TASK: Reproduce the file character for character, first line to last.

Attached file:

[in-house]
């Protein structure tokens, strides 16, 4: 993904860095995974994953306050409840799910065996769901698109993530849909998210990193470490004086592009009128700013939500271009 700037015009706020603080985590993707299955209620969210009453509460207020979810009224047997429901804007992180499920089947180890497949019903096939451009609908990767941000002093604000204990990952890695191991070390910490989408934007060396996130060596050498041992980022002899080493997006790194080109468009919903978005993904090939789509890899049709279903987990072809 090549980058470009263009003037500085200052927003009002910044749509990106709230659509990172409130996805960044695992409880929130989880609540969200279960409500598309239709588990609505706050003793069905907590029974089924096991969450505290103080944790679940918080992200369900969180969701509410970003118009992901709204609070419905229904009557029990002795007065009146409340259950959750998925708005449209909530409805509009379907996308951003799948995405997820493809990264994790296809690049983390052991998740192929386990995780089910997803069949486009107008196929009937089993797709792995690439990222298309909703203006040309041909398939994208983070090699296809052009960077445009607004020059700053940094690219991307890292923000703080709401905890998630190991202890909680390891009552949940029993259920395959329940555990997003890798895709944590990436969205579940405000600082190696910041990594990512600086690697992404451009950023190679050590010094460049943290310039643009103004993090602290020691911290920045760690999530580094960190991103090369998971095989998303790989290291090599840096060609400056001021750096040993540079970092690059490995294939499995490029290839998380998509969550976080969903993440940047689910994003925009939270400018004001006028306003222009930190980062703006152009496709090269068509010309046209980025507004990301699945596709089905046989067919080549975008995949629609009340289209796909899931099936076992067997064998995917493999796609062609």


[in-house]
């Protein structure tokens, strides 16, 4: 993904860095995974994953306050409840799910065996769901698109993530849909998210990193470490004086592009009128700013939500271009 700037015009706020603080985590993707299955209620969210009453509460207020979810009224047997429901804007992180499920089947180890497949019903096939451009609908990767941000002093604000204990990952890695191991070390910490989408934007060396996130060596050498041992980022002899080493997006790194080109468009919903978005993904090939789509890899049709279903987990072809 090549980058470009263009003037500085200052927003009002910044749509990106709230659509990172409130996805960044695992409880929130989880609540969200279960409500598309239709588990609505706050003793069905907590029974089924096991969450505290103080944790679940918080992200369900969180969701509410970003118009992901709204609070419905229904009557029990002795007065009146409340259950959750998925708005449209909530409805509009379907996308951003799948995405997820493809990264994790296809690049983390052991998740192929386990995780089910997803069949486009107008196929009937089993797709792995690439990222298309909703203006040309041909398939994208983070090699296809052009960077445009607004020059700053940094690219991307890292923000703080709401905890998630190991202890909680390891009552949940029993259920395959329940555990997003890798895709944590990436969205579940405000600082190696910041990594990512600086690697992404451009950023190679050590010094460049943290310039643009103004993090602290020691911290920045760690999530580094960190991103090369998971095989998303790989290291090599840096060609400056001021750096040993540079970092690059490995294939499995490029290839998380998509969550976080969903993440940047689910994003925009939270400018004001006028306003222009930190980062703006152009496709090269068509010309046209980025507004990301699945596709089905046989067919080549975008995949629609009340289209796909899931099936076992067997064998995917493999796609062609």